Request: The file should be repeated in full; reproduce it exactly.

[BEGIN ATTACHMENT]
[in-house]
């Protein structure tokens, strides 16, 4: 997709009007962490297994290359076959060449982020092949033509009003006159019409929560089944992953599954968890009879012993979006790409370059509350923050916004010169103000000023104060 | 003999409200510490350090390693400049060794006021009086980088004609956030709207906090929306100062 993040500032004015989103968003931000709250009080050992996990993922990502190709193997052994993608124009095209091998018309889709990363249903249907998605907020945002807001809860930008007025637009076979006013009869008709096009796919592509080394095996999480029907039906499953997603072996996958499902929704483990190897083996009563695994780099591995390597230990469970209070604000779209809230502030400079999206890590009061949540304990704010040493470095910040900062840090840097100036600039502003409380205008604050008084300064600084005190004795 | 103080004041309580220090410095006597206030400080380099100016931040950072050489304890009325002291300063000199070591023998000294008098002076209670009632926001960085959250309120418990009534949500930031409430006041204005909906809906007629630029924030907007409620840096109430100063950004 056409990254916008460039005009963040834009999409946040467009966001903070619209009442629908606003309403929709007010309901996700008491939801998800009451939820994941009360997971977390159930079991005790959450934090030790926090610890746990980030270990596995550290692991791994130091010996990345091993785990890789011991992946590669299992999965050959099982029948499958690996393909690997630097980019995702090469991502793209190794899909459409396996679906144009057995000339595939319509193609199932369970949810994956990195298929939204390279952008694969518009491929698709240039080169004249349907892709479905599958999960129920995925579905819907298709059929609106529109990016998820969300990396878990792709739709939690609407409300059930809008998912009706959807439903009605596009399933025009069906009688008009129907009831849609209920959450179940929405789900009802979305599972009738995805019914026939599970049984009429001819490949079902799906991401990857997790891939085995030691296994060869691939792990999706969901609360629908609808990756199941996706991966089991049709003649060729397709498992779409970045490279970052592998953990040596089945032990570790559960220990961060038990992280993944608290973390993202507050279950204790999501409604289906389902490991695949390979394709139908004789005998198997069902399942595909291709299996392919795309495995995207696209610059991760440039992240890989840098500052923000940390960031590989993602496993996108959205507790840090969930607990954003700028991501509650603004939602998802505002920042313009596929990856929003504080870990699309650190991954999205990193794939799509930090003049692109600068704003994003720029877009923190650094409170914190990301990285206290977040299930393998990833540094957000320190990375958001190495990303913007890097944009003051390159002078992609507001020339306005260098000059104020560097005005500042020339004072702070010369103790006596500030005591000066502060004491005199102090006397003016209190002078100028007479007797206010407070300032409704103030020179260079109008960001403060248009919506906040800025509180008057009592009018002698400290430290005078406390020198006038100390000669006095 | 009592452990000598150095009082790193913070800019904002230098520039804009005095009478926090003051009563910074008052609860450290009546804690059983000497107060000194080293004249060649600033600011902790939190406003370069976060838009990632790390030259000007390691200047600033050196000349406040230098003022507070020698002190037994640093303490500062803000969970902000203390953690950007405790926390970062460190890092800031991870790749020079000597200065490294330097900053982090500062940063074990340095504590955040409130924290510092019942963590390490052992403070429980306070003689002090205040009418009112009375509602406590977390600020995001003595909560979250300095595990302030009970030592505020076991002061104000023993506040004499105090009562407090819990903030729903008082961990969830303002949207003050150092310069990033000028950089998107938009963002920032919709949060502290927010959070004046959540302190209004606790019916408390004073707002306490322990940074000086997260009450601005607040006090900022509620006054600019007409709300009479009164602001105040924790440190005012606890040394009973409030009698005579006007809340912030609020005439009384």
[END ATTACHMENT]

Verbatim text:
[in-house]
């Protein structure tokens, strides 16, 4: 997709009007962490297994290359076959060449982020092949033509009003006159019409929560089944992953599954968890009879012993979006790409370059509350923050916004010169103000000023104060 | 003999409200510490350090390693400049060794006021009086980088004609956030709207906090929306100062 993040500032004015989103968003931000709250009080050992996990993922990502190709193997052994993608124009095209091998018309889709990363249903249907998605907020945002807001809860930008007025637009076979006013009869008709096009796919592509080394095996999480029907039906499953997603072996996958499902929704483990190897083996009563695994780099591995390597230990469970209070604000779209809230502030400079999206890590009061949540304990704010040493470095910040900062840090840097100036600039502003409380205008604050008084300064600084005190004795 | 103080004041309580220090410095006597206030400080380099100016931040950072050489304890009325002291300063000199070591023998000294008098002076209670009632926001960085959250309120418990009534949500930031409430006041204005909906809906007629630029924030907007409620840096109430100063950004 056409990254916008460039005009963040834009999409946040467009966001903070619209009442629908606003309403929709007010309901996700008491939801998800009451939820994941009360997971977390159930079991005790959450934090030790926090610890746990980030270990596995550290692991791994130091010996990345091993785990890789011991992946590669299992999965050959099982029948499958690996393909690997630097980019995702090469991502793209190794899909459409396996679906144009057995000339595939319509193609199932369970949810994956990195298929939204390279952008694969518009491929698709240039080169004249349907892709479905599958999960129920995925579905819907298709059929609106529109990016998820969300990396878990792709739709939690609407409300059930809008998912009706959807439903009605596009399933025009069906009688008009129907009831849609209920959450179940929405789900009802979305599972009738995805019914026939599970049984009429001819490949079902799906991401990857997790891939085995030691296994060869691939792990999706969901609360629908609808990756199941996706991966089991049709003649060729397709498992779409970045490279970052592998953990040596089945032990570790559960220990961060038990992280993944608290973390993202507050279950204790999501409604289906389902490991695949390979394709139908004789005998198997069902399942595909291709299996392919795309495995995207696209610059991760440039992240890989840098500052923000940390960031590989993602496993996108959205507790840090969930607990954003700028991501509650603004939602998802505002920042313009596929990856929003504080870990699309650190991954999205990193794939799509930090003049692109600068704003994003720029877009923190650094409170914190990301990285206290977040299930393998990833540094957000320190990375958001190495990303913007890097944009003051390159002078992609507001020339306005260098000059104020560097005005500042020339004072702070010369103790006596500030005591000066502060004491005199102090006397003016209190002078100028007479007797206010407070300032409704103030020179260079109008960001403060248009919506906040800025509180008057009592009018002698400290430290005078406390020198006038100390000669006095 | 009592452990000598150095009082790193913070800019904002230098520039804009005095009478926090003051009563910074008052609860450290009546804690059983000497107060000194080293004249060649600033600011902790939190406003370069976060838009990632790390030259000007390691200047600033050196000349406040230098003022507070020698002190037994640093303490500062803000969970902000203390953690950007405790926390970062460190890092800031991870790749020079000597200065490294330097900053982090500062940063074990340095504590955040409130924290510092019942963590390490052992403070429980306070003689002090205040009418009112009375509602406590977390600020995001003595909560979250300095595990302030009970030592505020076991002061104000023993506040004499105090009562407090819990903030729903008082961990969830303002949207003050150092310069990033000028950089998107938009963002920032919709949060502290927010959070004046959540302190209004606790019916408390004073707002306490322990940074000086997260009450601005607040006090900022509620006054600019007409709300009479009164602001105040924790440190005012606890040394009973409030009698005579006007809340912030609020005439009384």